Govanhill’s Roma community – the largest in Scotland and second largest in the UK – are celebrating as seven young Roma adults are set to go to university or college next year.

“It’s a positive moment,” 24-year-old youth and community assistant Leon Puska told me, “but there’s still work to be done.”

The Roma people – alongside the Traveller community – are the most disadvantaged ethnic group in the UK.

On average, they have a shorter life expectancy than the rest of the population, often face hostility and discrimination and usually experience poor educational outcomes as a result.

But the work of Puska and his colleagues at Roma charity Community Renewal Rom Romeha have ushered in a new and growing group of young Roma people in Govanhill breaking into further education despite numerous barriers.

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19-year-old Marisa Kovaci is one of them.

A community development student at Glasgow Kelvin College, she is also looking to apply to continue on that degree path at the University of Glasgow.

Kovaci has volunteered as a community leader for Rom Romeha’s Govanhill Roma Youth Project since she was 14 years old. With an added degree, she hopes she can use that knowledge to continue working with and helping people in Govanhill.

She said: “It feels empowering. Before, I never heard of anyone saying they’re going to college or further education.”

“When I see my friends on the street, they ask me how college is. I feel like if just one of us makes a change, a lot of people can follow.”

It wasn’t that long ago that the idea of young Roma adults in Govanhill going onto further education was seen as much more rare.

One of the reasons: discrimination against Roma children in schools in Scotland, leading to many dropping out early. Kovaci said: “Roma kids were kind of separated from the others. Most of the time, I felt like everyone was against us.

“Many people called us slurs and names, with a lot of young people dropping out of school because of this treatment.”

Many of the young Roma adults in Govanhill today also have parents who were segregated into special schools just for Roma children in Eastern Europe.

Puska’s mother went to one of these “special schools” in the Czech Republic and his father faced a similar predicament in the Czech care system. “Both of them don't have an education,” he said, “but they know the sense of working hard and they make money to feed us.”

Last week, the European Commission brought Slovakia to the European Court of Justice for that very reason, arguing they violated their educational rights and condemned generations of children to racist and poor-quality schooling.

Puska was keen to stress that this is nothing new. Roma people have suffered persecution in Europe for hundreds of years and faced genocide under the Nazi regime. He said: “If you think about it, that’s not many generations ago.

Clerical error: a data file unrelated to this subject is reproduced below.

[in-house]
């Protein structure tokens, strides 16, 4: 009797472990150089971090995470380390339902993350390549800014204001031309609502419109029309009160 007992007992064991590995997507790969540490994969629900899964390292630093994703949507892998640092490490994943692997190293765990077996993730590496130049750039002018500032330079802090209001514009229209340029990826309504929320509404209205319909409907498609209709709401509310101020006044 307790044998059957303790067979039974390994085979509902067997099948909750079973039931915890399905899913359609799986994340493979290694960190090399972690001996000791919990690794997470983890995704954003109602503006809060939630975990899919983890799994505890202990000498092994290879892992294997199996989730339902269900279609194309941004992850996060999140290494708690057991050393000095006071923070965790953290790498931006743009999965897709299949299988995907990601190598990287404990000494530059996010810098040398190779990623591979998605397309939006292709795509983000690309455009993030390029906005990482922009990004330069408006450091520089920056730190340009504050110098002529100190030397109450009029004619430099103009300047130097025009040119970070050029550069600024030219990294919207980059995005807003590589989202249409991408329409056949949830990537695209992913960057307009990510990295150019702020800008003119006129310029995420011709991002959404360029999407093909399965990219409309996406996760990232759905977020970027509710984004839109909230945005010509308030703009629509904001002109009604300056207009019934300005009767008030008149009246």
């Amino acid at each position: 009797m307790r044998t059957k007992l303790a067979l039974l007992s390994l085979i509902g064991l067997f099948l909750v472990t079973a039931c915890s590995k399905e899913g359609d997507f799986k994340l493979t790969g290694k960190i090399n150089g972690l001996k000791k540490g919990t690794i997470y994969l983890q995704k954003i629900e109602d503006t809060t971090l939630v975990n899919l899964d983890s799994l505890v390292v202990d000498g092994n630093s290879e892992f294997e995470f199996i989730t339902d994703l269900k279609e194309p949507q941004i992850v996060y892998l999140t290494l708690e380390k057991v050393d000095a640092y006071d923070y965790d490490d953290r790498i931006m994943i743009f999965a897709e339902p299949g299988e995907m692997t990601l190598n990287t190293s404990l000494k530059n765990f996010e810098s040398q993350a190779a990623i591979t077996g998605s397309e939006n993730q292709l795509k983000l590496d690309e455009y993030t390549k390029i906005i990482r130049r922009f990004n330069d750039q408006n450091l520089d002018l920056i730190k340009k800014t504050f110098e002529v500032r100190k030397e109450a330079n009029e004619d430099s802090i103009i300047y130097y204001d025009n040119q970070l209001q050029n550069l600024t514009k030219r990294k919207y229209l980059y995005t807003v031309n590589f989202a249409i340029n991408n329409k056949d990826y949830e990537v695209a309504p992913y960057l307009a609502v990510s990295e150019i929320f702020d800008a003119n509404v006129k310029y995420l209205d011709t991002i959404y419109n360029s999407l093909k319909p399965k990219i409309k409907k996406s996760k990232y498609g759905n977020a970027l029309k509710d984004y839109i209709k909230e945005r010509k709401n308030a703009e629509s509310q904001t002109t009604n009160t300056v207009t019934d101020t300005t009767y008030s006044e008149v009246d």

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“Roma people are taught by their parents that society never accepted or respected Roma people – be careful who you trust.

"People say it’s cultural that Roma people don’t want to go to school. But in fact, it's not. Roma people do value education.”

It’s why this growing group of empowered young Roma people going to university is something that is being celebrated. The fact they are all studying community development doesn’t come as a surprise to Puska.

He said: “There’s a real spirit in Govanhill, we all see each other as family. We want to make this community better. We want to see more people in better jobs.

“I'm not saying they need to have further education, but visible jobs like working in a cafe, being a bus driver or working on a train so people can actually see Roma people. We can show how beautiful our culture is, how rich.

“Roma people are proud of who they are. And Scotland is making us feel welcome here.”

That’s not to say that there aren’t improvements that can be made.

Puska said: “I would love to see Roma educators. Someone who understands the Roma way of life.

“I would like teachers to understand the culture and history of Roma people. If training were provided, that would be great.”

John Halliday is the CEO of the Community Renewal Trust, the overarching charity that includes Rom Romeha, and has worked with Scotland’s Roma community for over a decade.

He said: “It's important that Roma support Roma. It’s often the best support when they've got their peers around them acting as role models.

“Loads of young Roma adults are doing fantastic work. We've got people who've been youth leaders running the sexual health awareness campaign that we did during COVID, that were youth leaders putting out translated versions of the public health advice.

“They're doing this off their own back to try and make a difference.”

Puska is contemplating studying psychology at the University of Glasgow further down the line. For the moment, though, he loves his job.

“I always wanted to work in schools. I wanted to work on the development of my people.

“I wanted to prepare people to figure out their future steps when they leave school - whether that’s further education, an apprenticeship, volunteering or learning a trade.

“And we finally achieved that.”